How can d being too small cause problems?
Usually computations on a calculator or computer or by hand are not performed to perfect accuracy. There are very small errors. Normally, these very small errors (called round off errors ) can be ignored because the "noise" they represent in your evaluation is extremely small compared to the signal, which consists of the value of f itself. (A notable exception occurs when your answer is 0; then the machine's answer will be only the error it has created.)
In general, if you take two very similar numbers, like $f({x}_{0}+d)$ and $f({x}_{0})$ and take their difference, that difference will be very much smaller than either term and the information in the signal represented by the difference will therefore be much smaller than the signal represented by either, while the noise level usually remains about the same for the terms and the difference.
Taking the result of the subtraction and dividing by a very small $d$ (which is the same as multiplying by a huge $\frac{1}{d}$ ), amplifies the signal and noise together. The net result is that you get the expected answer plus a large amount of noise, and the smaller you make $d$ , the larger that noise will be, and the more this effect will make your computation inaccurate.
If you make $d$ smaller than the accuracy of your machine's computation, your answer will typically be off by more than 1, or your program will accuse you of dividing by 0 when you divide by $d$ .
The spreadsheet allows you to perform a very large number of calculations of this kind for a wide choice of $d$ values with essentially no more work than is involved in one such calculation. This usually gives you the power to look for yourself and see where round off error is causing significant error.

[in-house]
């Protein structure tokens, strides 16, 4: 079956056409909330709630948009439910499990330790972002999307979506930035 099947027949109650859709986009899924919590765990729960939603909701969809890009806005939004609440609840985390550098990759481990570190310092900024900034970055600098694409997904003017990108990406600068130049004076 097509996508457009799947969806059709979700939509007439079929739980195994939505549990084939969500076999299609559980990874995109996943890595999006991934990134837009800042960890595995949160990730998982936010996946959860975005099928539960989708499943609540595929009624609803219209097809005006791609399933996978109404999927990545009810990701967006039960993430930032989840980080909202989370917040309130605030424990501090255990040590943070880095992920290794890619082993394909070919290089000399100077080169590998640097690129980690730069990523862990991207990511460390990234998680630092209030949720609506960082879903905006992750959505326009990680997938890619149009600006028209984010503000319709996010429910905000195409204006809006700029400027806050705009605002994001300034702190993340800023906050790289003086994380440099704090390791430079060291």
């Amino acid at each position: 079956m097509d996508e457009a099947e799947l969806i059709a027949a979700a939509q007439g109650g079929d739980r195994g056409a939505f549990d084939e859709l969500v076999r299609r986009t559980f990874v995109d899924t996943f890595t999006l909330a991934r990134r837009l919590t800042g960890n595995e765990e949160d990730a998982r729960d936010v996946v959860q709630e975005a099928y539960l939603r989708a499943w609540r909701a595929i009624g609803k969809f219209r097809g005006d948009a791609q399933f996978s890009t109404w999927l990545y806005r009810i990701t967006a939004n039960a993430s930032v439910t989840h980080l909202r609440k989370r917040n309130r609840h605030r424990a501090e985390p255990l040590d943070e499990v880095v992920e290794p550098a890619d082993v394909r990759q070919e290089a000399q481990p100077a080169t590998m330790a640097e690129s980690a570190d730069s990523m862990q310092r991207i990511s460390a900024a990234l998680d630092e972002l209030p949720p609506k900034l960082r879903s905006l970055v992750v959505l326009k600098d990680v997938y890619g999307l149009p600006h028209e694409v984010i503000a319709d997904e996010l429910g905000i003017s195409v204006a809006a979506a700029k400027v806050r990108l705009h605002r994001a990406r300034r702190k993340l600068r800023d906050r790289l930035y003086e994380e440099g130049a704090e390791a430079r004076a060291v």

You will then be troubled by this effect only when the answer you are computing is too far from the correct answer for
$d$
values at which this effect becomes noticeable. In consequence we try to make use of techniques that will allow us to get accurate estimates for as large
$d$
values as possible.
How?
Set up a computation using one $d$ value on one line of the spreadsheet, then on the next line set $d=\text{the old}\frac{d}{2}$ , and copy the results downward as far as you like. You will get your computation repeated with $d$ replaced by $\frac{d}{2}$ , then $\frac{d}{4}$ then ,..., until the resulting value is so small your machine won't recognize it as other than 0.
If your estimate of the derivative were to home in on a value and stay there, that would probably be the derivative you seek. Alas this does not always happen. The estimates tend to home in then start to move away again, as the effects of round off error make themselves felt.
(Fortunately modern computers keep greater accuracy in their computations than they display on the screen, so that you can tolerate some amount of loss of accuracy due to roundoff error, without even noticing it.)
However there is something much better that generally does home in on a value that is recognizable as the derivative you seek, and it takes no more work! Instead of computing $\frac{f({x}_{0}+d)f({x}_{0})}{d}$ we form $\frac{f({x}_{0}+d)f({x}_{0}d)}{2d}$ . Try this yourself.